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10. Postulates of statistical mechanics

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  • Thermodynamics puts constraints on the behavior of macroscopic systems without referencing the underlying microscopic properties. In particular, it does not provide a quantitative connection to the origin of its fundamental quantities \(U\) and \(S\). For \(U\), this is less of a problem because we know from mechanics that

    \[ U=\dfrac{1}{2} \sum m_i v_i^2 + V(x_i),\]

    and the macroscopic formula arises by integrating over most coordinates and velocities. Somehow the thermal motions end up as \(TS\), and the mechanical and electrical motions end up as terms such as \(–PV+\mu n\).

    Statistical mechanics makes the macro-micro connection and provides a quantitative description of U and S is terms of microscopic quantities. For large systems (except near the critical point), its results are in agreement with thermodynamics: one can derive thermodynamic postulates 0 – 3 from statistical mechanics. For systems undergoing large fluctuations (small systems or those systems near a critical point), its prediction are different and more accurate.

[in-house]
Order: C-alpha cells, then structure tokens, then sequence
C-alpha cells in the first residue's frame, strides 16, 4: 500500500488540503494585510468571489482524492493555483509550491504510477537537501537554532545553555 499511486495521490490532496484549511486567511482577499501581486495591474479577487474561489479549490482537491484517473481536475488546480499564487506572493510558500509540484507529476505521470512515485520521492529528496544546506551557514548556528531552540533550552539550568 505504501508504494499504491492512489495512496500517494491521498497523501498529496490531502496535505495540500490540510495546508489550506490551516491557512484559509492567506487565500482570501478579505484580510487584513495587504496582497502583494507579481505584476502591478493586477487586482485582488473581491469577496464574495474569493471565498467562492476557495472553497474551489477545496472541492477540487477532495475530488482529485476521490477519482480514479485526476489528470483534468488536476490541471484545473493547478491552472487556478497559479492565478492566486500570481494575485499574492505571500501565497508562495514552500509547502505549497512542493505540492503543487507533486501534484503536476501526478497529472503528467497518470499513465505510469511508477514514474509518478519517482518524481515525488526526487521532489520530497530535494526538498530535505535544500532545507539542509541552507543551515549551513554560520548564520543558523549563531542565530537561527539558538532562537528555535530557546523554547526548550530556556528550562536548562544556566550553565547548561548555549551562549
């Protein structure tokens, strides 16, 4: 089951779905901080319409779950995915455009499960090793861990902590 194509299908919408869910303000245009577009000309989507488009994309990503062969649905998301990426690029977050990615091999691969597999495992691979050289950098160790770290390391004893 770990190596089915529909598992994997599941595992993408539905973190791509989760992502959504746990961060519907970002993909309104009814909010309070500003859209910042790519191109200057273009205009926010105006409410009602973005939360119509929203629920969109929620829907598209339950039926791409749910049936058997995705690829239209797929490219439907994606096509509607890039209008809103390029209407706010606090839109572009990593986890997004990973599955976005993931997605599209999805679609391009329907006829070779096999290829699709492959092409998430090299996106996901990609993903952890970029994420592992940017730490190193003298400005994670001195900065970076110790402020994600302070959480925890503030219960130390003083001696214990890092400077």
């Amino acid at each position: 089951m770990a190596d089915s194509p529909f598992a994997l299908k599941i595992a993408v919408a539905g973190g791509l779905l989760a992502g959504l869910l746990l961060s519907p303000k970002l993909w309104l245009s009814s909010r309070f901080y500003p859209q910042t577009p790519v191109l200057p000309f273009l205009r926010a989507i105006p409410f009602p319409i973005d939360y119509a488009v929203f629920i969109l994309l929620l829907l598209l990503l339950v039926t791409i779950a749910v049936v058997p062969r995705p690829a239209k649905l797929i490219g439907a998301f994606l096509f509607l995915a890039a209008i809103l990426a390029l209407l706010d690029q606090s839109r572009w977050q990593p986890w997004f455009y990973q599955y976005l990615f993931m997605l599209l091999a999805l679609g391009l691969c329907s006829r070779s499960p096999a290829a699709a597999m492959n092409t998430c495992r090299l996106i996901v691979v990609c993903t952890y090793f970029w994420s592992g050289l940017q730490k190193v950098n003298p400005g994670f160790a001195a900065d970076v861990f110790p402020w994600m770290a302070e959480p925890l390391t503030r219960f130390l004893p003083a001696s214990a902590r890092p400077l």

In addition as the ‘mechanics’ implies, statistical mechanics can deal with time-varying systems and systems out of equilibrium. Averages over x(t) and p(t)=mv(t) of the microscopic particles are done, but not in such a way that all time-dependent information is lost, as in thermodynamics.

    Unlike mechanics, statistical mechanics is not intended to discuss the time-dependence of an isolated particle. Rather, the time-dependent (e.g. diffusion coefficient) and time independent properties of whole systems of particles, and the averaged properties of whole ensembles of such systems, are of interest.

    We begin with an introduction to important facts from mechanics and statistics, then proceed to the postulates of statistical mechanics, consider in detail equilibrium systems, and finally non-equilibrium systems.